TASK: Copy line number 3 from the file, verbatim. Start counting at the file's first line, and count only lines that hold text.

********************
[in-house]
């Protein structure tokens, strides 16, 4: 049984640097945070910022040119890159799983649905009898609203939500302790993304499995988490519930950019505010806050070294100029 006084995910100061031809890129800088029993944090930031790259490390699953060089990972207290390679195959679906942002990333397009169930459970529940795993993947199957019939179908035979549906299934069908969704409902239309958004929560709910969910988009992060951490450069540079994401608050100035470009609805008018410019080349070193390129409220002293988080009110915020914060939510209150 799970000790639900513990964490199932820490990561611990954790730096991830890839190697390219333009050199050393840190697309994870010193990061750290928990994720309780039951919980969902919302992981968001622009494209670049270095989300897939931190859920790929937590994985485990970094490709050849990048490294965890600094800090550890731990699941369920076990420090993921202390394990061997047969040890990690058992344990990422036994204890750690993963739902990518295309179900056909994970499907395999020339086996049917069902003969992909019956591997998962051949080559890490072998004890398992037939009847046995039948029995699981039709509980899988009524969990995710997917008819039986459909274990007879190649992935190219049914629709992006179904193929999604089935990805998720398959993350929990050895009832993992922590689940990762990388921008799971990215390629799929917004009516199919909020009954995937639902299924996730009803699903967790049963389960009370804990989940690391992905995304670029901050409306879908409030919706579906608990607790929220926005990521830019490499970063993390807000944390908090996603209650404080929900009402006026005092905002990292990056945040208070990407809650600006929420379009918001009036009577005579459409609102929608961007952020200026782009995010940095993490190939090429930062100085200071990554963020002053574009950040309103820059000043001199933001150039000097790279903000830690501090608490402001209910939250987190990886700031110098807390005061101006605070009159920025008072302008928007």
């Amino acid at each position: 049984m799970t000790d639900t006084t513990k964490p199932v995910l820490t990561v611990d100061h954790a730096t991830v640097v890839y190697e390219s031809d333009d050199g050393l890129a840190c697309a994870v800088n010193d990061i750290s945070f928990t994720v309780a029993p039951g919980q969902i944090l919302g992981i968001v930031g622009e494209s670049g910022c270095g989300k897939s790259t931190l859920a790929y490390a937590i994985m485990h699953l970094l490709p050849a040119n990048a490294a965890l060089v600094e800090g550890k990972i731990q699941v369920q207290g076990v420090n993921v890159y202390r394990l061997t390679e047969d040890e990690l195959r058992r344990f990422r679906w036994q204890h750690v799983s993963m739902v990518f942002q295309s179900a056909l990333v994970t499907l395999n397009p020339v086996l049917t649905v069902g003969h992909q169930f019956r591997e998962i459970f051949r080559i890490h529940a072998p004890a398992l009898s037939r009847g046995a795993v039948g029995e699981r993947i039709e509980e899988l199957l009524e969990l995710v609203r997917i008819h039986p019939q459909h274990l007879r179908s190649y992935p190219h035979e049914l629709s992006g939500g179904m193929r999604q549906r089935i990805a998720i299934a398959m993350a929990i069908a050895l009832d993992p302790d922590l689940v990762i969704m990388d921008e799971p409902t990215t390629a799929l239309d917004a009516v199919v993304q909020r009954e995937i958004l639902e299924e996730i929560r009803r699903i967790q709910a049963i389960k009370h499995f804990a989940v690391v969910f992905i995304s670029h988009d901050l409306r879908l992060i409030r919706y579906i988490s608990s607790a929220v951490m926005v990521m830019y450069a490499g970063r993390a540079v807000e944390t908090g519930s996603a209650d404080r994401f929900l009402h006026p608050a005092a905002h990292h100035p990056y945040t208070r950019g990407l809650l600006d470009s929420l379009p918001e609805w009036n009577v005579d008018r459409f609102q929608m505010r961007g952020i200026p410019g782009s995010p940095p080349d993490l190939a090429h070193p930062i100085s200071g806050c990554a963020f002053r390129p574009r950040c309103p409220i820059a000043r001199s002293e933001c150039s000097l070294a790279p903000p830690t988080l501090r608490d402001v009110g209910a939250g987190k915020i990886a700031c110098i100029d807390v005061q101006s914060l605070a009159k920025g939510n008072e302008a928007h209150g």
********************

């Amino acid at each position: 049984m799970t000790d639900t006084t513990k964490p199932v995910l820490t990561v611990d100061h954790a730096t991830v640097v890839y190697e390219s031809d333009d050199g050393l890129a840190c697309a994870v800088n010193d990061i750290s945070f928990t994720v309780a029993p039951g919980q969902i944090l919302g992981i968001v930031g622009e494209s670049g910022c270095g989300k897939s790259t931190l859920a790929y490390a937590i994985m485990h699953l970094l490709p050849a040119n990048a490294a965890l060089v600094e800090g550890k990972i731990q699941v369920q207290g076990v420090n993921v890159y202390r394990l061997t390679e047969d040890e990690l195959r058992r344990f990422r679906w036994q204890h750690v799983s993963m739902v990518f942002q295309s179900a056909l990333v994970t499907l395999n397009p020339v086996l049917t649905v069902g003969h992909q169930f019956r591997e998962i459970f051949r080559i890490h529940a072998p004890a398992l009898s037939r009847g046995a795993v039948g029995e699981r993947i039709e509980e899988l199957l009524e969990l995710v609203r997917i008819h039986p019939q459909h274990l007879r179908s190649y992935p190219h035979e049914l629709s992006g939500g179904m193929r999604q549906r089935i990805a998720i299934a398959m993350a929990i069908a050895l009832d993992p302790d922590l689940v990762i969704m990388d921008e799971p409902t990215t390629a799929l239309d917004a009516v199919v993304q909020r009954e995937i958004l639902e299924e996730i929560r009803r699903i967790q709910a049963i389960k009370h499995f804990a989940v690391v969910f992905i995304s670029h988009d901050l409306r879908l992060i409030r919706y579906i988490s608990s607790a929220v951490m926005v990521m830019y450069a490499g970063r993390a540079v807000e944390t908090g519930s996603a209650d404080r994401f929900l009402h006026p608050a005092a905002h990292h100035p990056y945040t208070r950019g990407l809650l600006d470009s929420l379009p918001e609805w009036n009577v005579d008018r459409f609102q929608m505010r961007g952020i200026p410019g782009s995010p940095p080349d993490l190939a090429h070193p930062i100085s200071g806050c990554a963020f002053r390129p574009r950040c309103p409220i820059a000043r001199s002293e933001c150039s000097l070294a790279p903000p830690t988080l501090r608490d402001v009110g209910a939250g987190k915020i990886a700031c110098i100029d807390v005061q101006s914060l605070a009159k920025g939510n008072e302008a928007h209150g």